soap salad

We can’t start chatting about this delicious cilantro rice salad without getting into genetics. Yes, cilantro is a controversial herb for good reason: we humans have a genetic disposition determining our cilantro experience. Some of us enjoy its lemony freshness, while others find its flavor uterrly identical to that of soap. Unlike blue cheese or kale or pine nuts, cilantro is not an acquired taste.

Those whose tastebuds insist on such prejudice have joined together on this wacky world web to create I Hate Really, they are an anti-cilantro community; I’m trying not to take it personally.

I picked up this gorgeous grafitti eggplant to accompany a bunch of cilantro and basmati dish. It’s that time of the month when we’re trying to use up all those stock items in our pantry and freezer. And we always have bags of brown and white basmati. We voted on brown tonight, knowing it was better for us and could justify brownie baking later in the evening. If you’re not into brown rice, a textured rice salad like this one really takes rice to another level. This recipe involves cumin and coriander seeds—ingredients I always keep around for my Indian cuisine nights. Since coriander seeds, however, are cilantro infants, I would be curious how the cilantro-haters tolerate this tasty seed?

You’ll find this lovely rice photographed alongside our meat/meatless mains: truly tasty grilled dishes on our (stunning cobalt blue) 12″ cast-iron grill pan.

Warm Herbed Coriander Rice Salad

from Gourmet, serves 4

  • 1 cup long-grain brown basmati rice, rinsed well
  • 1 3/4 cups cold water (use low-sodium chicken broth instead)
  • 3 tablespoons olive/vegetable oil, divided
  • 1 tablespoon coriander seeds, slightly crushed
  • 1/2 teaspoon cumin seeds, slightly crushed
  • 3 garlic cloves, minced (on your microplane!)
  • 2 medium zucchini (1 1/4 pound), cut into 1/2-inch pieces
  • 1/2 cup chopped mixed herbs such as cilantro, parsley, and mint (just used cilantro here)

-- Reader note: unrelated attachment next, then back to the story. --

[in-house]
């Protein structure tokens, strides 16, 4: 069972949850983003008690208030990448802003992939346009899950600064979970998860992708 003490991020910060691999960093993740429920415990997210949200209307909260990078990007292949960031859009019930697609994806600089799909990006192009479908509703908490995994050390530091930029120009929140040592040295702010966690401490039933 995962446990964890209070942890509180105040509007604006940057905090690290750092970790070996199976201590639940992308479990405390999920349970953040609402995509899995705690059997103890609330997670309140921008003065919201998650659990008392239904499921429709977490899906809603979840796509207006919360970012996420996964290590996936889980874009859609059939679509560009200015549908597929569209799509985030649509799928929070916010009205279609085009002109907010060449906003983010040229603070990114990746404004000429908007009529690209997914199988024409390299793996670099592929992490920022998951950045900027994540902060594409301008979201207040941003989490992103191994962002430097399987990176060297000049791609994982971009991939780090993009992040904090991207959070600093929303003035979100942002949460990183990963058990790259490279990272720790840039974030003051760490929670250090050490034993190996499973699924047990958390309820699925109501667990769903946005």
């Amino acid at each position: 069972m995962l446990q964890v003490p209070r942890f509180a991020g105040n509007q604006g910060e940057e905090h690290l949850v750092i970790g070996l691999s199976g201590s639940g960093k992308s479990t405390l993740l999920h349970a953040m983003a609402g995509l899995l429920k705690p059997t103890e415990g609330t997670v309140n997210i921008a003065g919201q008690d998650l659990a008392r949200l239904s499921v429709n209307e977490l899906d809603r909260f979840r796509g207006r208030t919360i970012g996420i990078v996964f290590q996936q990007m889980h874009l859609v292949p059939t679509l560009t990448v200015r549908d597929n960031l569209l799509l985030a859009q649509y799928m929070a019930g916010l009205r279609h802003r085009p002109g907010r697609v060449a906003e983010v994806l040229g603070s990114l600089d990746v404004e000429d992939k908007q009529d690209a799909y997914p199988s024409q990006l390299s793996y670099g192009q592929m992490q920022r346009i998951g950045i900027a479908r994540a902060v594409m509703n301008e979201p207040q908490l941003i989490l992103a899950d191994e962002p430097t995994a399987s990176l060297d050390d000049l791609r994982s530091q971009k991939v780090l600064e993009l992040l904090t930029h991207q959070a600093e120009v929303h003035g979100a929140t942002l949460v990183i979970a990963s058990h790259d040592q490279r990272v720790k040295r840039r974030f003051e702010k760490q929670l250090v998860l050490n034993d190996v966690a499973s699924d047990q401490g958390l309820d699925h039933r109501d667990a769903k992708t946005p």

• 1 tablespoon fresh lemon juice
  • 1/2 cup pecans (2 ounces), toasted and coarsely chopped (optional)
This is both a low-fuss and budget-friendly meal. And may I take a moment to mention that Andrew, who has little reverence for zucchini, noted it was a “nice touch” in this dish? You heard it here. 

Bring rice and water to a boil with 1 tablespoon oil and 1/2 teaspoon salt in a 2-quart heavy saucepan. Cover and cook over low heat until water is absorbed and rice is tender, about 40 minutes. Let stand, covered, 10 minutes.

While rice is standing, cook coriander and cumin seeds in remaining 2 tablespoons oil in 12-inch heavy skillet over medium heat, stirring constantly, until fragrant and a shade darker, 1 to 2 minutes. Add garlic, zucchini, 1/2 teaspoon salt, and 1/4 teaspoon pepper and cook, stirring frequently, until zucchini is crisp-tender, 5 to 7 minutes. Toss zucchini mixture with rice, herbs, lemon juice, pecans, and salt and pepper to taste.

Meanwhile, I cut half a medium eggplant into half-inch slices, brushed both sides with olive olive and sprinkled with coarse salt (needed for all the moisture in aubergines). I grilled on a medium-low heat so the slices could cook through. So rich.
Andrew thawed deveined shrimp in cool water for 20 minutes, then brushed with olive oil, salt and fresh pepper before grilling on medium-high. Of course, these crustaceans cooked up in no time—with a golden caramelized skin.
In my humble opinion, it’s really a toss up which is more gorgeous: the color of the shrimp or that spectacular grill pan?
I realize 40-minute rice sounds like quite a time committment on a weeknight, but the simmering time allows just enough opportunity to get all your other things done (switch into slippers, prep the side dishes, turn on some pleasant background noise, pour a nice glass of [preferred beverage]).
While grilling is an efficient way to cook, it’s delicious because of the intense heat caramelizing the surface of your ingredients. If you also have a snow storm in the forecast and can’t get out to your grill—or don’t yet own one of these handy stovetop pans—you can still achieve similar results.
Roasting shrimp and veggies with 1 tbsp olive oil at 450 F is another quick-cooking method for deep flavors. A metal cookie sheet is all you need. (Click here for my 6-minute shrimp.)
More on the brownies later… I’ll tell you how they taste after they’ve cooled (said the cook, counting the minutes).

For my earlier post on Perfect Basmati Rice Every Time, click here.

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Filed under budget, dinners, health

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